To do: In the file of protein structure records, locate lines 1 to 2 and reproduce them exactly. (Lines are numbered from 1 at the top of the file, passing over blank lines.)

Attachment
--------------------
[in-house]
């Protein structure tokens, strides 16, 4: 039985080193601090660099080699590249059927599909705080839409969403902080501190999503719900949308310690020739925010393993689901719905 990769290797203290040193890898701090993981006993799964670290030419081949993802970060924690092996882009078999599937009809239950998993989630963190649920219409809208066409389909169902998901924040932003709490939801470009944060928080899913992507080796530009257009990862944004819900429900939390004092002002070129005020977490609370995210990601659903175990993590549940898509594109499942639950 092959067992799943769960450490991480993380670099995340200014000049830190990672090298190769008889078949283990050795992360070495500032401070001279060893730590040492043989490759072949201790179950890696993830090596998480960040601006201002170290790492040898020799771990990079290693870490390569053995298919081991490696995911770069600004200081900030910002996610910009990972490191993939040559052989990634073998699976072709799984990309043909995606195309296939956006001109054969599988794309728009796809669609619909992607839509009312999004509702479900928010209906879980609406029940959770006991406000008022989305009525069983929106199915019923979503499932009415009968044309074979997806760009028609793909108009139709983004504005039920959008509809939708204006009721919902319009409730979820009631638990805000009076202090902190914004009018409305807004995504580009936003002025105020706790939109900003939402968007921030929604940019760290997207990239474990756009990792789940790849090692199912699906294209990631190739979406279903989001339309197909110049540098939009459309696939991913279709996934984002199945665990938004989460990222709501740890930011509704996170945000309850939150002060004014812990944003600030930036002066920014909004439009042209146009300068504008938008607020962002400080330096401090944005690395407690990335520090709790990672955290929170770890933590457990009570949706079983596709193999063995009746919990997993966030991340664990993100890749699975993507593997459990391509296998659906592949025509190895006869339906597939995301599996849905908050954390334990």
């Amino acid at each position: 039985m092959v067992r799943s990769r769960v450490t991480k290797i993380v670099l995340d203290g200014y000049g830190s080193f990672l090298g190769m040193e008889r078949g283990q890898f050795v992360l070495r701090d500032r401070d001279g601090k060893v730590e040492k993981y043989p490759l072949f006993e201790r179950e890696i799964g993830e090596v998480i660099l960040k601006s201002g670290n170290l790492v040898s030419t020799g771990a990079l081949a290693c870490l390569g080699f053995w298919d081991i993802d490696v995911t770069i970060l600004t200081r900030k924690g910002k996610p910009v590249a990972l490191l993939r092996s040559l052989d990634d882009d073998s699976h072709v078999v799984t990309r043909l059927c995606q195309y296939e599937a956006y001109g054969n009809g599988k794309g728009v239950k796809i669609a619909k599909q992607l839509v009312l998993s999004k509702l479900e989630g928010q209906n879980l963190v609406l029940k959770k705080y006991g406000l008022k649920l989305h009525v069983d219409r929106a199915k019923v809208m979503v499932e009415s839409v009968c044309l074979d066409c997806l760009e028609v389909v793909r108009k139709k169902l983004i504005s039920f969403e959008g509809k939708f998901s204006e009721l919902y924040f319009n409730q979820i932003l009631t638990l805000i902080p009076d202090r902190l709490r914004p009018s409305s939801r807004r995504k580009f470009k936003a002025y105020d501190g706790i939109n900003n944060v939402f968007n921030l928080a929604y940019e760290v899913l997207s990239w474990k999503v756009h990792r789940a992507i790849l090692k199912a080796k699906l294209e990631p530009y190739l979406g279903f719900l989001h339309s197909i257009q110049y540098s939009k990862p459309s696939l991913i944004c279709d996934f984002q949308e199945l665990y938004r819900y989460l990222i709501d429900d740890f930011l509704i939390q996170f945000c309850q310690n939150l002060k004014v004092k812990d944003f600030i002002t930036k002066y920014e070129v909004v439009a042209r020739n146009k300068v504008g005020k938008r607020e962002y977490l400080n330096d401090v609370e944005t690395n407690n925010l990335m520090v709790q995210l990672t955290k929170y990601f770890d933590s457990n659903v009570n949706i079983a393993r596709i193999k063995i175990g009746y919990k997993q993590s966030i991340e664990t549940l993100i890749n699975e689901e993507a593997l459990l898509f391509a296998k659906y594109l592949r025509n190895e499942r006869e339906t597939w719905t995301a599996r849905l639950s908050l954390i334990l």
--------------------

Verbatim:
[in-house]
């Protein structure tokens, strides 16, 4: 039985080193601090660099080699590249059927599909705080839409969403902080501190999503719900949308310690020739925010393993689901719905 990769290797203290040193890898701090993981006993799964670290030419081949993802970060924690092996882009078999599937009809239950998993989630963190649920219409809208066409389909169902998901924040932003709490939801470009944060928080899913992507080796530009257009990862944004819900429900939390004092002002070129005020977490609370995210990601659903175990993590549940898509594109499942639950 092959067992799943769960450490991480993380670099995340200014000049830190990672090298190769008889078949283990050795992360070495500032401070001279060893730590040492043989490759072949201790179950890696993830090596998480960040601006201002170290790492040898020799771990990079290693870490390569053995298919081991490696995911770069600004200081900030910002996610910009990972490191993939040559052989990634073998699976072709799984990309043909995606195309296939956006001109054969599988794309728009796809669609619909992607839509009312999004509702479900928010209906879980609406029940959770006991406000008022989305009525069983929106199915019923979503499932009415009968044309074979997806760009028609793909108009139709983004504005039920959008509809939708204006009721919902319009409730979820009631638990805000009076202090902190914004009018409305807004995504580009936003002025105020706790939109900003939402968007921030929604940019760290997207990239474990756009990792789940790849090692199912699906294209990631190739979406279903989001339309197909110049540098939009459309696939991913279709996934984002199945665990938004989460990222709501740890930011509704996170945000309850939150002060004014812990944003600030930036002066920014909004439009042209146009300068504008938008607020962002400080330096401090944005690395407690990335520090709790990672955290929170770890933590457990009570949706079983596709193999063995009746919990997993966030991340664990993100890749699975993507593997459990391509296998659906592949025509190895006869339906597939995301599996849905908050954390334990």